16 is focused on creating strong institutions built on the values of peace and justice, as well as raising awareness of the human rights accredited to individuals. This includes fighting corruption and prejudicial action within institutions (16.5). In The Boat People, the Sri Lankans are fleeing from war and violence, only to be subjected to imprisonment and labelled as terrorists, a result of unjust values and oppression within the Canadian carceral immigration system and stereotypes attached to refugees. However, we do see characters advocating for Mahindan and the other boat people, representing changes and action being taken to correct the actions taken by these institutions.

The Boat People’s connection to a real-world issue makes it an important read for those involved in sustainable development, as it increases awareness and empathy towards refugees and the challenges they face.

The Handmaid’s Tale by Margaret Atwood: SDG 5

“Better never means better for everyone... It always means worse, for some.” -Atwood

Margaret Atwood’s dystopian fiction novel is the first of the speculative fiction texts I have selected. The book centres on a world that, due to extreme religious values and infertility, has resulted in the forced sex enslavement of fertile women to the country’s leaders. In this novel, the reader sees all rights for women stripped as they are reduced to second-class citizens. Originally written in 1985 and now a Hulu TV series, The Handmaid’s Tale was written by Atwood as a critique of rising conservatism in the US, but remains an important and relevant feminist text.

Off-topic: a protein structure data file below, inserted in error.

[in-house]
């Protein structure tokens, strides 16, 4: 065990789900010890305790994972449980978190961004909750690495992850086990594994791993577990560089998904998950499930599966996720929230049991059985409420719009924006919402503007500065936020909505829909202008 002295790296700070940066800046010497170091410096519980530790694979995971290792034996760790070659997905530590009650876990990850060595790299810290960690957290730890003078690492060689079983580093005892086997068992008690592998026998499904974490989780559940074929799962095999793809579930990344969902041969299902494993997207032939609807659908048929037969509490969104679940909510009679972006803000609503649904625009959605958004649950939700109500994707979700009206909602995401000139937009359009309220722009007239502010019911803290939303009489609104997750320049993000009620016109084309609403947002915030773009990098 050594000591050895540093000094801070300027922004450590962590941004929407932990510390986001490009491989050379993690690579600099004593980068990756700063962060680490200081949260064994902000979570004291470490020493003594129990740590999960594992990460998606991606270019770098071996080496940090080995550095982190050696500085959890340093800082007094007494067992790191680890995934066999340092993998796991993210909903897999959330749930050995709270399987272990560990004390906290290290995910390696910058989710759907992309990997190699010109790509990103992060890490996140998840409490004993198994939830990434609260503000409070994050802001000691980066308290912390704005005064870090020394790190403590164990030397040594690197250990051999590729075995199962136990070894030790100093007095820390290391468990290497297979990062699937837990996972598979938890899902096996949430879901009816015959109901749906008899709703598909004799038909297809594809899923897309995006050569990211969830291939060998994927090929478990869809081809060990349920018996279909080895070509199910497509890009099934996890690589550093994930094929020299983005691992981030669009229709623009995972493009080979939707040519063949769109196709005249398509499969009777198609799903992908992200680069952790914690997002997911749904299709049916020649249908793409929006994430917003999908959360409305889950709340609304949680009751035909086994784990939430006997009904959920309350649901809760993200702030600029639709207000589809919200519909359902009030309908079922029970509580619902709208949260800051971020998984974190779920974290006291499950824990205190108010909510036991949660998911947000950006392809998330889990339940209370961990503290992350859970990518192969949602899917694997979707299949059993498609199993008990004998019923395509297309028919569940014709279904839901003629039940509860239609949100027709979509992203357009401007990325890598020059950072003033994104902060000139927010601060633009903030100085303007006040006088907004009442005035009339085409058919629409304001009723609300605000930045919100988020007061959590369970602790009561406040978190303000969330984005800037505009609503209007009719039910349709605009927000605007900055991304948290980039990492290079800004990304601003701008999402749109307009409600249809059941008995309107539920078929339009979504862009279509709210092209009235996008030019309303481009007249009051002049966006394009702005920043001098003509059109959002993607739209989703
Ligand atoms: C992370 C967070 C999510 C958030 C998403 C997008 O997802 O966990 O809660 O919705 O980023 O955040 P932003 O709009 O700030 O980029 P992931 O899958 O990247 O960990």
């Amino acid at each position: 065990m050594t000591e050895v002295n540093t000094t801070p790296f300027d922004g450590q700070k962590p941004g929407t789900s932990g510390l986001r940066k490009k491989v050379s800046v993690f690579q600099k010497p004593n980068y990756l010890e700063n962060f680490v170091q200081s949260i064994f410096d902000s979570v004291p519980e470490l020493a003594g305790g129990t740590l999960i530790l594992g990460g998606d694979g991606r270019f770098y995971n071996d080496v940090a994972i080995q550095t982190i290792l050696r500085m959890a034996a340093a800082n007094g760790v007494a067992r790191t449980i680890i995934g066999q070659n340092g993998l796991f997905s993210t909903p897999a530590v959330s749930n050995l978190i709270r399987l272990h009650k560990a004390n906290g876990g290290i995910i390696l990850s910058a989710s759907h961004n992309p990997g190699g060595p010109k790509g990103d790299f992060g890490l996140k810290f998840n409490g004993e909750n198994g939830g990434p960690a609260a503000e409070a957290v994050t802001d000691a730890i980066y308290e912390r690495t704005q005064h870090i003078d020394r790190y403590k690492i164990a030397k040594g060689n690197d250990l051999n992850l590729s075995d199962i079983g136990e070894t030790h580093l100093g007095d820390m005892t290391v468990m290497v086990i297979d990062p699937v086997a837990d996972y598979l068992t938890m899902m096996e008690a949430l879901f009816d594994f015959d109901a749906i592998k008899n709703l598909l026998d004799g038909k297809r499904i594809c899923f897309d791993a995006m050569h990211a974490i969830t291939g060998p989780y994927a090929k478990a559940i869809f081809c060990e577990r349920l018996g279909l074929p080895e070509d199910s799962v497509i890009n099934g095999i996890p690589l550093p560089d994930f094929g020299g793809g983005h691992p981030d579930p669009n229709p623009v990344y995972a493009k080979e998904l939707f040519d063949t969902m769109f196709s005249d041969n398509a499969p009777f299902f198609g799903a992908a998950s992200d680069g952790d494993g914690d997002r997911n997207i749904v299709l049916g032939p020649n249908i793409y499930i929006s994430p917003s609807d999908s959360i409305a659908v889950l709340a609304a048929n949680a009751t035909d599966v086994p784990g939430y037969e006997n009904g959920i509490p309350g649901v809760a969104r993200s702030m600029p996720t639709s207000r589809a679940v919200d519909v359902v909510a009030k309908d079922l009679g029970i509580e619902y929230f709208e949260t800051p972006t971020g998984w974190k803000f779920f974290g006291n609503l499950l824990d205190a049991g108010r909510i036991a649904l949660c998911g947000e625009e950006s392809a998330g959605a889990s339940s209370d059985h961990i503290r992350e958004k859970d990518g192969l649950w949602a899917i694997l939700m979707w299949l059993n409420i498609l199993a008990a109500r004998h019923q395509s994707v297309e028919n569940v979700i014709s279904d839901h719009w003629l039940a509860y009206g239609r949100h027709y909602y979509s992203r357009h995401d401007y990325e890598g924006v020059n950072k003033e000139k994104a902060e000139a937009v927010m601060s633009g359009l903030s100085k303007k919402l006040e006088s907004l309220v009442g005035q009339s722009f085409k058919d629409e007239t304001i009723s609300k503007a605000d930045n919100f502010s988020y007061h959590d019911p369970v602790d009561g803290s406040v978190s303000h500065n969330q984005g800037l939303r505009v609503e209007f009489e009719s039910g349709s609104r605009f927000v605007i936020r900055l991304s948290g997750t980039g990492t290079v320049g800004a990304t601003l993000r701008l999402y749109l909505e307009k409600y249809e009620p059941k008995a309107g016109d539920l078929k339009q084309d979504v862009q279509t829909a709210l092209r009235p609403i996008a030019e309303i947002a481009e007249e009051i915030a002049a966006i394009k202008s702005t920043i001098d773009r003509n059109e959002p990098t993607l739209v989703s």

Goal 5 is focused on securing gender equality, with a focus on women’s rights. Even though much work has been done, the UN reports that women continue to be underrepresented in politics and the workplace, as well as face barriers to proper healthcare and nutrition in some countries. As well, in a statistic with parallels to the women of Gilead, only 52% of women in marriages/unions are able to make their own decisions about their sexual and reproductive health. The Handmaid’s Tale depicts women’s social and reproductive agency being taken away, showing a break-down of years of work to secure women’s rights. The female characters have memories of this former world, which makes the book so unsettling as it gives the fictional story a connection to the real world. Atwood’s novel represents a speculative and bleak future where years of working for gender equality have been dismantled.

The Hate U Give by Angie Thomas: SDG 10